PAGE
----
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BERKELEY, CALIFORNIA   94720                               

Key Facts Justifying Opposition to Nuclear Pollution at Any Level:
A Brief Letter of Concern
February 6, 2001

To Whom It May Concern:

          In 1963, the Atomic Energy Commission requested that I establish the Biomedical Research Division at its Livermore National Laboratory. I served as its first Director, and as an Associate Director of the entire LNL. In 1973, I returned to my professorship at the University of California, Berkeley. My own research into the health hazards from human exposure to ionizing radiation continues to this very day. My most recent monograph on the topic was published in November 1999: Medical Radiation in the Pathogenesis of Cancer and Ischemic Heart Disease.

          The topic of this letter is the fact that there exists no threshold dose of ionizing radiation below which natural repair, of radiation damage to the genetic molecules, always occurs perfectly.

          Until 1990, it was often written that it was scientifically impossible to settle the threshold issue, and might remain so. My 1990 monograph, Radiation-Induced Cancer from Low-Dose Exposure, showed how it is possible to settle the issue scientifically, by combining existing evidence from irradiated humans and from the physics of ionizing radiation. My monograph proved, by any reasonable standard of biomedical proof, that there is no threshold dose with respect to causing carcinogenic mutations.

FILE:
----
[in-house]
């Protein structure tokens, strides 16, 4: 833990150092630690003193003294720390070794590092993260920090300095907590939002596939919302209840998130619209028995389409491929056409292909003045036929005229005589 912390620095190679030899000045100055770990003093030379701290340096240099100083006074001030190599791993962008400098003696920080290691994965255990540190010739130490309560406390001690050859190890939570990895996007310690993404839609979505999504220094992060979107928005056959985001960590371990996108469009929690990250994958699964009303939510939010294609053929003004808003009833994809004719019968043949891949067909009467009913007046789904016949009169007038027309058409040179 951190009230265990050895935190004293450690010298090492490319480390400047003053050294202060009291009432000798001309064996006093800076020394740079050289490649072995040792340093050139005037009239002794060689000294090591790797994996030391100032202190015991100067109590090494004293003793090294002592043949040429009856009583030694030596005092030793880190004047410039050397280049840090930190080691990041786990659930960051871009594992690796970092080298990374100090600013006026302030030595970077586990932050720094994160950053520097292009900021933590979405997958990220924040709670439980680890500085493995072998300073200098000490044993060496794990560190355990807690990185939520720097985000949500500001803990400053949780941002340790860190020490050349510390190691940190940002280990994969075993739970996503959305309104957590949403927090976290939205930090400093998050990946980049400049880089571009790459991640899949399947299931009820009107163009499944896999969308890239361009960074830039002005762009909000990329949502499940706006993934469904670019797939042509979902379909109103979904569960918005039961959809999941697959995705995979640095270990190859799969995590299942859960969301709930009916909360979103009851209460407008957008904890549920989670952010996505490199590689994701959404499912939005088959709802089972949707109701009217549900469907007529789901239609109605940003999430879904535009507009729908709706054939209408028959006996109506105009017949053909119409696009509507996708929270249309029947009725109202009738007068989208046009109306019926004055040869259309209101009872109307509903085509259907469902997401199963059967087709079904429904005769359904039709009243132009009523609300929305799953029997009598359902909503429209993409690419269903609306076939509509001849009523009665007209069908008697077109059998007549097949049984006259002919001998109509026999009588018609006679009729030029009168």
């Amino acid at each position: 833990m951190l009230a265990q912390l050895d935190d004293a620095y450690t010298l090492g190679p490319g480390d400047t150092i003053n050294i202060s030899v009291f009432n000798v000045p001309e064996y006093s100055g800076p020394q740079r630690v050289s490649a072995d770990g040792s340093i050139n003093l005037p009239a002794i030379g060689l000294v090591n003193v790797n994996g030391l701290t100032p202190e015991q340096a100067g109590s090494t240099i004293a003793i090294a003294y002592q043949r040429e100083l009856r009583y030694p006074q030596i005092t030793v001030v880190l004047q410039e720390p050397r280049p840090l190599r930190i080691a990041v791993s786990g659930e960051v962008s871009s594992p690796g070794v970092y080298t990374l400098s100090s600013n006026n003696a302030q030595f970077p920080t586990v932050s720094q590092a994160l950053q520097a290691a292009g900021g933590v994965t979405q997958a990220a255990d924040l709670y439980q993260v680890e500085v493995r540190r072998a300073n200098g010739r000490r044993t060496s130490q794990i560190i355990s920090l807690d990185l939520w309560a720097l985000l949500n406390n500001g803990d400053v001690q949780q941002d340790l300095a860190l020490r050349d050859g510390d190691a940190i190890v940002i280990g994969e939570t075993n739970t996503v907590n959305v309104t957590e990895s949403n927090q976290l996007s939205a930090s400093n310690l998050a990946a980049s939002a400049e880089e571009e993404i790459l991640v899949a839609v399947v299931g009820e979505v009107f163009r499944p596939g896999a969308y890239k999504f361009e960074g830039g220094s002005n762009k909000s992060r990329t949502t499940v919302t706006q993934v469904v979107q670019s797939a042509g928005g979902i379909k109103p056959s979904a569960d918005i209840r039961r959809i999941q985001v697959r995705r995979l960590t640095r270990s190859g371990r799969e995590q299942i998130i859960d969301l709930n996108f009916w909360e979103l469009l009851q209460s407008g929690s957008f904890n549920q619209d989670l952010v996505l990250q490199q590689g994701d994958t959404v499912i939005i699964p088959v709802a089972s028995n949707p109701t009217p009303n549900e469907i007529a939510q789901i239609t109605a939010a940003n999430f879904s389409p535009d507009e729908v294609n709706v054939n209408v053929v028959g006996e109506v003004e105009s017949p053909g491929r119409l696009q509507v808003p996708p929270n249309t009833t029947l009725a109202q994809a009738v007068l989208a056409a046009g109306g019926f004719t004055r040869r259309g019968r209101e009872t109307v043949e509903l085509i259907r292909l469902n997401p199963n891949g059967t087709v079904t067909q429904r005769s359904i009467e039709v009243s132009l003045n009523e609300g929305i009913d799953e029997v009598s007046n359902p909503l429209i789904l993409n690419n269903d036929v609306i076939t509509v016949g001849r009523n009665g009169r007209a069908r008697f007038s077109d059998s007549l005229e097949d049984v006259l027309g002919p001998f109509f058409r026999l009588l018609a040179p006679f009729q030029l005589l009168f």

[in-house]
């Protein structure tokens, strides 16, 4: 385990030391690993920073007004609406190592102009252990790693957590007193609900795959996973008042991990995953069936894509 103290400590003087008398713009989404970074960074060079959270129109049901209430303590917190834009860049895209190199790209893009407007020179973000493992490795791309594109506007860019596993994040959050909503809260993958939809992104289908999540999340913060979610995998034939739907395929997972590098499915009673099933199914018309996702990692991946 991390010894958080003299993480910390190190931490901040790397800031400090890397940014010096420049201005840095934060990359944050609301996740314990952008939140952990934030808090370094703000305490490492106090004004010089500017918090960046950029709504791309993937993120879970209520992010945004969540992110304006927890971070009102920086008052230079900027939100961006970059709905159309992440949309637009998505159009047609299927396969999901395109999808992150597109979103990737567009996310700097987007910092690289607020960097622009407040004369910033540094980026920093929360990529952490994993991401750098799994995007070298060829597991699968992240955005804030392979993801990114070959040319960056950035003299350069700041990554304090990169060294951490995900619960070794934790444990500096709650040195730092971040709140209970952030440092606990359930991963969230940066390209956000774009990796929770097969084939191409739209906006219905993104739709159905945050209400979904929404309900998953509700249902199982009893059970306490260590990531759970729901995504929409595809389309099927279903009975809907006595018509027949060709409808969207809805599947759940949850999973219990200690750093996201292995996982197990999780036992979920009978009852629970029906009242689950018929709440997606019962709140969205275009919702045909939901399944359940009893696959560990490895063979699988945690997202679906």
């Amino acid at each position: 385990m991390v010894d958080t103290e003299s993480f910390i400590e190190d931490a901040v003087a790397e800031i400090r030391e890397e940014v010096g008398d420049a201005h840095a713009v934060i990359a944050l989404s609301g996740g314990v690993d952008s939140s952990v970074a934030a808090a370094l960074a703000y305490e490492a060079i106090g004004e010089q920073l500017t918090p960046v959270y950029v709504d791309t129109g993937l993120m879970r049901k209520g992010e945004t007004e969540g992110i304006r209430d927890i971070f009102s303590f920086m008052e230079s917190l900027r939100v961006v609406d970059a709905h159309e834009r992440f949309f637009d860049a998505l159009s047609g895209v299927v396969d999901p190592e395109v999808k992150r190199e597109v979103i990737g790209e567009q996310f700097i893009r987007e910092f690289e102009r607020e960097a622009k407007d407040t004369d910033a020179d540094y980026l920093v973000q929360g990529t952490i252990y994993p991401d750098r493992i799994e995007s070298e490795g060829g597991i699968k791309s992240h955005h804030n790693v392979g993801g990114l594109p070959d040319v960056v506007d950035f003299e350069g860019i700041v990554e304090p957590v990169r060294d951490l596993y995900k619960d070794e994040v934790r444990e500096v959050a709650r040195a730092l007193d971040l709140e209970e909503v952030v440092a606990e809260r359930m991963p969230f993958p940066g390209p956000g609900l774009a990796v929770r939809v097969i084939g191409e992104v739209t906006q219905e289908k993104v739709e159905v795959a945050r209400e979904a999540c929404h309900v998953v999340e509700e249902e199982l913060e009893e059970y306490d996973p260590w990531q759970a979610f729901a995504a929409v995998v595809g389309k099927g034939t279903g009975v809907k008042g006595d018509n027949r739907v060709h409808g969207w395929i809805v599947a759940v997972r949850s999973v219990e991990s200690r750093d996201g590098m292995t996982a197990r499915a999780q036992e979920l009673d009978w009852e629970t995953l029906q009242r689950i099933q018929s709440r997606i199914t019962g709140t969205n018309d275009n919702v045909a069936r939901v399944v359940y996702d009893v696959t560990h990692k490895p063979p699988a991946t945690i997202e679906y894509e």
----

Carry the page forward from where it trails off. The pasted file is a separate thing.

In short, a single x-ray photon or the radioactive decay of a single atom is physically capable of causing permanent and consequential mutations --- including mutations which cause cancer. The chance that this will occur is proportional to dose, right down to zero dose. Subsequently, monographs by others in this field have reached the same conclusion. For example, in 1995, the British government's National Radiological Protection Board issued its monograph, Risk of Radiation-Induced Cancer at Low Doses and Low Dose Rates. It concludes that "the weight of the evidence, in respect of the induction of the majority of common human tumours, falls decisively in favor of the thesis that, at low doses and low dose rates, tumorigenic risk rises as a simple function of dose without a low dose interval within which risk may be discounted." No threshold.

          It follows from the absence of any safe dose that citizens everywhere have a strong scientific basis for opposing activities which can cause radioactive pollution at any level. The fact that humans cannot escape exposure to ionizing radiation, from various natural sources, is no reason to let human activities increase the exposure. Moreover, the record of governments and their licensed agents has often been horrible regarding containment of radioactive poisons. This record argues strongly against confidence in any promises of future containment.

          Very truly yours,

          John W. Gofman, M.D, Ph.D.
          Professor Emeritus of Molecular and Cell Biology, UCB